Knock Old Man
Wind shelter on Cross Fell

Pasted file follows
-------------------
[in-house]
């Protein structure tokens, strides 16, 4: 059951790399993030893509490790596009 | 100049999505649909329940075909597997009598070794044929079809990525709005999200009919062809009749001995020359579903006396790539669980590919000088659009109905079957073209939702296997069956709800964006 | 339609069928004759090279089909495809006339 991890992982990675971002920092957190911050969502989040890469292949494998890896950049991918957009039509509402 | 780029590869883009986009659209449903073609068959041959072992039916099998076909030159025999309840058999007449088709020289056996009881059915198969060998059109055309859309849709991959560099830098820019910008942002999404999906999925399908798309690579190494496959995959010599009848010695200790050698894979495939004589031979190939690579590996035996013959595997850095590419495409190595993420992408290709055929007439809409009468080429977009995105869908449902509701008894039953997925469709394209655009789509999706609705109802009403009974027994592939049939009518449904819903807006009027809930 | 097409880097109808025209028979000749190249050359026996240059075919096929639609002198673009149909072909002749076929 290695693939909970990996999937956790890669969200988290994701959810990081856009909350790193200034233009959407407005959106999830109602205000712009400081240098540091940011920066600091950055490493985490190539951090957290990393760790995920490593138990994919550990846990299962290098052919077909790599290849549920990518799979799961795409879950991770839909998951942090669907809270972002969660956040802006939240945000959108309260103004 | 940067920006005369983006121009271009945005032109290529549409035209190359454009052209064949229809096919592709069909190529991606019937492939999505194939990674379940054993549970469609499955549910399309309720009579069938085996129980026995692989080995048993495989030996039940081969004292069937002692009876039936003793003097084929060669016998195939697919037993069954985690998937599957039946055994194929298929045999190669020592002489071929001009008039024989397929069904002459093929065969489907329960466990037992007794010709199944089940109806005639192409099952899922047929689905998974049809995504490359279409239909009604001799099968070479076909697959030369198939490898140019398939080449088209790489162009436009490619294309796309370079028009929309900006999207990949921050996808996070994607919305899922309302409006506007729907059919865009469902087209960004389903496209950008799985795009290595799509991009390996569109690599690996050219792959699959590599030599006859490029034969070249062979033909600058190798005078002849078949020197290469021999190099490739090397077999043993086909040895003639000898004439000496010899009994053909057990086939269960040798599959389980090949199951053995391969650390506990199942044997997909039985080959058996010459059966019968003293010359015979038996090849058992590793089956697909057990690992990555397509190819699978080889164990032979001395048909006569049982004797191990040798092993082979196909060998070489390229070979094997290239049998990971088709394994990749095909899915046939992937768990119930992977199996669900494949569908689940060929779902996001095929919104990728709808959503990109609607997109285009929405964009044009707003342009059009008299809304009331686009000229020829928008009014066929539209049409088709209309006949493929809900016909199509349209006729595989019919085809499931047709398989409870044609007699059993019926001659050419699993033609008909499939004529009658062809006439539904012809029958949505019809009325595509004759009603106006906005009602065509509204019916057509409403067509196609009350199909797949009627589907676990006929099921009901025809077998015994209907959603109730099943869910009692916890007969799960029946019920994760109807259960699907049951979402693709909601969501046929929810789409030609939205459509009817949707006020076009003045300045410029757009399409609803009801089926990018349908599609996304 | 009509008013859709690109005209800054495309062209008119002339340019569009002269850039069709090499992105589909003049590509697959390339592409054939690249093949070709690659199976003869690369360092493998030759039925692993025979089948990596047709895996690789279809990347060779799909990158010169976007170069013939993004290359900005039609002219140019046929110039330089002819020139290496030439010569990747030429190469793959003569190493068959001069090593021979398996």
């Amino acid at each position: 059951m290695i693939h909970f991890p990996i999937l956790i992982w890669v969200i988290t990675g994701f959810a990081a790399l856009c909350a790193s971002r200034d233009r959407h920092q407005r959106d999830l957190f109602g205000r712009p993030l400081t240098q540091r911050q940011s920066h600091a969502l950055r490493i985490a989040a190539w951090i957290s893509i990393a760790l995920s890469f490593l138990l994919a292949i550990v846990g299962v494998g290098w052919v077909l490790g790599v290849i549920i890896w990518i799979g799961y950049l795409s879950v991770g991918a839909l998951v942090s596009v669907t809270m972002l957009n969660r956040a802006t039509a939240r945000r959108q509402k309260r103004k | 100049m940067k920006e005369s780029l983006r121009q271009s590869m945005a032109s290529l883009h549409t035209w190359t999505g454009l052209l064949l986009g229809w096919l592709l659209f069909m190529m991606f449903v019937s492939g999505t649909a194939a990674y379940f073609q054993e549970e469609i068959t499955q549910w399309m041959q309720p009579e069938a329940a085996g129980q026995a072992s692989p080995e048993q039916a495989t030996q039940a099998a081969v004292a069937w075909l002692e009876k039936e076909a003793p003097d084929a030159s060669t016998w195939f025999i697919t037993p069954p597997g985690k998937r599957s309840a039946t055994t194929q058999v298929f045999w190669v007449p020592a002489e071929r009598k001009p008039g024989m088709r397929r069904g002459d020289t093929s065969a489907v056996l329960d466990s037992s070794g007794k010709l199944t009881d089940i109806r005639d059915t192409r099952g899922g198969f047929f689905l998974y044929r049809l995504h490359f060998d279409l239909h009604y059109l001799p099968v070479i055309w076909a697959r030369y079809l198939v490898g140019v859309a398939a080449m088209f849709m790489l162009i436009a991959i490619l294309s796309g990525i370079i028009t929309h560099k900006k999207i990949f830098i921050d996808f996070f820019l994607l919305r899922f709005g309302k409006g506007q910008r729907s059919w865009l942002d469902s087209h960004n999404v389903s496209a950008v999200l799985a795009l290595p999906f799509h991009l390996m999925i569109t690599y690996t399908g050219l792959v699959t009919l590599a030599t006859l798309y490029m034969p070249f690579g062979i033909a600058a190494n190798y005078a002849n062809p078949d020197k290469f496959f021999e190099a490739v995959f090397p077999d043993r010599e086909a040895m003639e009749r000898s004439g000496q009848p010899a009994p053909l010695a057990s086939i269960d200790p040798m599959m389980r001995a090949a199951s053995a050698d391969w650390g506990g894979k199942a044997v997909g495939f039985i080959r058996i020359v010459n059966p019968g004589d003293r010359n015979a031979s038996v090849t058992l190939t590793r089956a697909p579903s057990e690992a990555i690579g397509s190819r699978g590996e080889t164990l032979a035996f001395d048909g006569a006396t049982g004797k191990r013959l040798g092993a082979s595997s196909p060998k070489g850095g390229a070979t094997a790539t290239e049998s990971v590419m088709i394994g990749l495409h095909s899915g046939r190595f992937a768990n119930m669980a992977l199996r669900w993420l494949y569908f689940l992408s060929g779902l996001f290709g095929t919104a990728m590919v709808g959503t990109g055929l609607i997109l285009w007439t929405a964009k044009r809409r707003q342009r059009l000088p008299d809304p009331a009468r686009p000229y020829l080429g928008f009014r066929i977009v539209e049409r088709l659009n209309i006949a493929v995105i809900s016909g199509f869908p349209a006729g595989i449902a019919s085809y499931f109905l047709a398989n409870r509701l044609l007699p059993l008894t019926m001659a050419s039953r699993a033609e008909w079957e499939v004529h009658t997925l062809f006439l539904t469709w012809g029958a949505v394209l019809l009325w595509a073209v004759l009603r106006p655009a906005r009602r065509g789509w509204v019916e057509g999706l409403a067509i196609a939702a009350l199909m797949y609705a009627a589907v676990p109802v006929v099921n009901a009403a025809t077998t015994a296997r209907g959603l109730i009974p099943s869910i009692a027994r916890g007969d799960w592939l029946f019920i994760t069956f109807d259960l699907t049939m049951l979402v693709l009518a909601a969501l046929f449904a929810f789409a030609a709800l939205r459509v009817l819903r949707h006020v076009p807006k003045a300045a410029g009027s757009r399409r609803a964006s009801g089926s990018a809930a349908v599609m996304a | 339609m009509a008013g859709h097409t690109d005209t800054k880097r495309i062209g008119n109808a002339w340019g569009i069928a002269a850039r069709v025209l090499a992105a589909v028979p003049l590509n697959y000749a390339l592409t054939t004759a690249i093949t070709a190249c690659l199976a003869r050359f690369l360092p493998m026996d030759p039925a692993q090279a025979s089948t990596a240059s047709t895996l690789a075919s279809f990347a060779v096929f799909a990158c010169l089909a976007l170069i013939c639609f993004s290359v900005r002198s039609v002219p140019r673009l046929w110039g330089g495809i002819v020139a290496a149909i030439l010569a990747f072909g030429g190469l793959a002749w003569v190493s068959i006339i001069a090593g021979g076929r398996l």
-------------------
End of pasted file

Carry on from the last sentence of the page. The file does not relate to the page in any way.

The path now climbed steeply through the mist alongside a stream and part of me was glad that the conditions, despite the views being obscured, were at least calm and dry while part of me was ruing the fact that if the weather stayed like this I would not see any of the scenery from the highest peaks of the walk. Knock Old Man and Knock Fell are the first of a series of peaks in a ridge walk culminating in the infamous Cross Fell, which at a little under 3,000ft is not only the highest summit on the Pennine Way but the highest outside of the Lake District. In fact, it is only a couple of hundred feet lower than Scafell Pike, which is the highest peak in England. A large shape loomed out of the mist and resolved itself into the shape of a very large cairn off of the side of the path which signified that I was on Knock Old Man. This was soon followed by a smaller, scrappier cairn on the top of Knock Fell. As I squelched around on the summit the path momentarily disappeared and I drifted slightly off course, which I soon rectified with my GPS unit, which I had switched on when I entered the mist. It wasn’t long before I was back on the trail again and picking my way along in the silent, opaque world when I became aware of a shape in the gloom ahead of me. Having assumed it was another rocky cairn I surprised when I realised that it was wearing a rucksack and after a few more paces saw that it was a walker wearing a bright yellow jacket standing reading a guidebook and looking confused and lost. Suddenly, he heard me approaching and in what seemed to me a tone of relief said’ ‘Are you all alright?’. I assured him that I was and he admitted to a certain amount of uncertainty regarding the route and having seen my GPS unit, asked if it was okay to follow me, which I of course agreed to. He didn’t seem to have any other maps than those in the book, which of course neither did I, but I had taken the precaution of loading the whole route onto my GPS unit for just such an eventuality as this as I didn’t want to rely on the maps in the book alone. These maps were perfect for fine conditions but in whiteout conditions on a mountain top were not sufficient for navigating. Besides the guidebook and GPS, I had a conventional compass, an electronic compass on my watch, which also boasted an altimeter. Of course, the GPS unit has all of this and more so I wasn’t too worried about getting lost. In fact, during the whole 260 odd miles of the Pennine Way, I never strayed more than a few metres off course and this was usually when I wasn’t paying much attention. Once I discovered that I was not on the way, it took only a few minutes to switch on the unit and find my way back onto the correct route. We followed the GPS track until we reached the tarmac access road to the radar station on the summit of Great Dun Fell whereupon we both agreed to follow it to the top instead of leaving the road to follow the Pennine Way, which veered off right across moorland a few metres further along. By now, the wind had picked up and was blowing cold and strong across the tops as we approached the radar station and passed through the gate into the compound. I quickly realised that we should have turned right just before the gate and I was marvelling that we were standing right next to the large white ‘golfball’ radar dome that Alan and I had first seen days before from the summit of Great Shunner Fell but I could now not even see it's outline in the whiteout. We descended from the station and by now the wind was so strong that I had to stop and put on an extra layer as I was cold and we continued steeply up onto the summit of Little Dun Fell. From the summit cairn, we continued through our empty, white world as the way climbed comfortably along the top of Cross Fell to the impressively restored, cross shaped, summit wind shelter. The mountain was originally called 'Fiends Fell' and had a fearsome reputation for dense fog and strong winds accompanied by the howling noise of the Helm Wind. The mountain was blessed by St. Augustine and renamed Cross Fell. The barman in the hotel in Middleton in Teesdale had told me a story of a young female hiker caught in a fierce thunderstorm on the summit who was so terrified that she hid in a ditch for over an hour to let it pass. I can imagine in conditions such as those it would indeed be a pretty awful place to be but apart from the fog and an 'ordinary' wind, we reached the impressive reconstructed shelter with ease.